Send an Email
A very popular alert type is Send an Email.
Before you can create an event to send an email, you must configure your SMTP server and return email address. Note that your SMTP server must be accessible on the network to be able to send emails, so it's possible a network failure may not be able to email you. PingPlotter will continue to try to send emails once a minute until it is able to get an email out.
Emails are a bit more complicated to set up than most Event types – as it is dependant on your SMTP server, and you don't want to be overwhelmed with emails when conditions are bad, but you *do* want to know what's going on.
First off, you can fire emails based on the standard PingPlotter notification types. See the associated documentation for more details.
Send e-mail to:
This can be an individual email address, or a list of addresses separated by either a , or a ; (both work equally well). Please do not set this up to be someone at your ISP unless they have agreed that they want to see this information. A huge portion of getting problems solved is playing the game right, and overwhelming people with automated emails is almost certainly going to work against you.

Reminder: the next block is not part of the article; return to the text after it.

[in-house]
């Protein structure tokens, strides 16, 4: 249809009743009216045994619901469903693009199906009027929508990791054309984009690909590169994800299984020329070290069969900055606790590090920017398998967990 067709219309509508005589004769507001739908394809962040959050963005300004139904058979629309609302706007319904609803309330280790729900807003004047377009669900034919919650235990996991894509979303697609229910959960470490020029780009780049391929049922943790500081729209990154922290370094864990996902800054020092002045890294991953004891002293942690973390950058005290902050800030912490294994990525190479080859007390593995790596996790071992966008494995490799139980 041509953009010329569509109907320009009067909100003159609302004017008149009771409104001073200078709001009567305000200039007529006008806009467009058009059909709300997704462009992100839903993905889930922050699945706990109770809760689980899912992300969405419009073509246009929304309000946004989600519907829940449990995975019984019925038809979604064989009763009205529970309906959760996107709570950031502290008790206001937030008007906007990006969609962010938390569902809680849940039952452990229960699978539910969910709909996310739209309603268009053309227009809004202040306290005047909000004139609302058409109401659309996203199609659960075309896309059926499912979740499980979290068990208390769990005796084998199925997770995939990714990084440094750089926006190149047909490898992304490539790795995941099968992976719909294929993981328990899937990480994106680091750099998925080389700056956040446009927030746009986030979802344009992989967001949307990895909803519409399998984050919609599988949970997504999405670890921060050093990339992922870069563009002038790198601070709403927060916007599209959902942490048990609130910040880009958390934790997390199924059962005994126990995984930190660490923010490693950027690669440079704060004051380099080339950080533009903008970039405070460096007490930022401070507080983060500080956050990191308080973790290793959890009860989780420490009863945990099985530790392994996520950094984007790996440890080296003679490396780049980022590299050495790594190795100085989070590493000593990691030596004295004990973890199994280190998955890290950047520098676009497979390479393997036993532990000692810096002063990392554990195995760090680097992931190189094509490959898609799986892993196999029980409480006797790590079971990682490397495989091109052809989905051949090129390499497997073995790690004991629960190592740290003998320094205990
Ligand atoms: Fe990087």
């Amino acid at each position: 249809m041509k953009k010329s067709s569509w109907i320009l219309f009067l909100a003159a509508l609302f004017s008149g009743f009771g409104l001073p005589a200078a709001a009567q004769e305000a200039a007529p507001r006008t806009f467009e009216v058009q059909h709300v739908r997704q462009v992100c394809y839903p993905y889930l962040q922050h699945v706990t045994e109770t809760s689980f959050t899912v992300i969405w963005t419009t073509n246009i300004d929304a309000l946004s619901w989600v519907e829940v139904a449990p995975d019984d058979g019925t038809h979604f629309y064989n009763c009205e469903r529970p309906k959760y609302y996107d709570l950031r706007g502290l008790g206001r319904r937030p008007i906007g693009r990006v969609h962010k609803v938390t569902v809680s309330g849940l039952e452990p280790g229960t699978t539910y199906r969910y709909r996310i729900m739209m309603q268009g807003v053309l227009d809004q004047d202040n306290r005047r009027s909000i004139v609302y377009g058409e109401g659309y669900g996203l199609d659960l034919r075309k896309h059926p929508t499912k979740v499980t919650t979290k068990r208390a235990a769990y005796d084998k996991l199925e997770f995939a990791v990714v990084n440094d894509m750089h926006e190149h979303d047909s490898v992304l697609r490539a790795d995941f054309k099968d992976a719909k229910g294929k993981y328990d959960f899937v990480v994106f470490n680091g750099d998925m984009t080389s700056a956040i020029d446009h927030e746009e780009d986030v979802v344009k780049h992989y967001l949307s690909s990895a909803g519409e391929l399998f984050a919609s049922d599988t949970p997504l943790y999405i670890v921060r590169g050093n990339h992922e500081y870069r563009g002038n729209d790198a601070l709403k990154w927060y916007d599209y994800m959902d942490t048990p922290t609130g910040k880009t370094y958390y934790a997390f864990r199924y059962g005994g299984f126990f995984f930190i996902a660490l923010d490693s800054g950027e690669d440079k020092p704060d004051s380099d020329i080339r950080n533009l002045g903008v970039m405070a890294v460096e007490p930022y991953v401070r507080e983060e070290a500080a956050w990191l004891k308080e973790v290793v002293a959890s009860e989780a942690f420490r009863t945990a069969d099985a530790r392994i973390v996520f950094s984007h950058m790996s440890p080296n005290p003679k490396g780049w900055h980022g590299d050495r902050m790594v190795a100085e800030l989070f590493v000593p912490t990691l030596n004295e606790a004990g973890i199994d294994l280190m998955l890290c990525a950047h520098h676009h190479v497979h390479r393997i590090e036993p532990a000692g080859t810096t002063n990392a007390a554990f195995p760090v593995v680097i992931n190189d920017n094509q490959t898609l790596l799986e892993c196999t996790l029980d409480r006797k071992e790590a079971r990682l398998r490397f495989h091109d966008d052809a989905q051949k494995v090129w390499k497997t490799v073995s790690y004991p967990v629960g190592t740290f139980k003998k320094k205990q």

Testing and error messages
Once you have your e-mail set up, use the "test" button to see what the message will look like (and also to make sure all the settings are working). Any errors should be displayed here.
Many of the errors that occur during testing can be attributed to incorrect email setup – so go there and validate your settings.
Here are some specific knowledge base articles on possible error numbers:
Any Socket error is being generated by the SMTP server itself, not PingPlotter, so if you're getting an error number not listed here, or in our knowledge base, try doing a search on your favorite search engine to see if you can find more information about the error you're getting.
- Variable Substitution
- Auto-Saving of Data
- Running as a service
- Handling Multiple Targets
- Named Configurations
- Session Manager
- Local Network Discovery (LND)
- Exporting data for further analysis
- Route Changes
- Dynamic DNS Tracking
- Backing up PingPlotter Data
- Sharing PingPlotter data with others
- Discovering a route between you and a target
- Interpreting Results - A Quick Example
- Finding the source of the problem
- Finding the source of the problem - part 2
- Interpreting Results - Longterm Monitoring
- Interpreting Results - Gamers
- Interpreting ISP Problems | PingPlotter
- Interpreting Results - Bad Hardware
- Interpreting Results - Bandwidth Saturation
- Building a Compelling Case
- VoIP Troubleshooting Guide
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Versions one through four are available in the legacy manual.Legacy Manual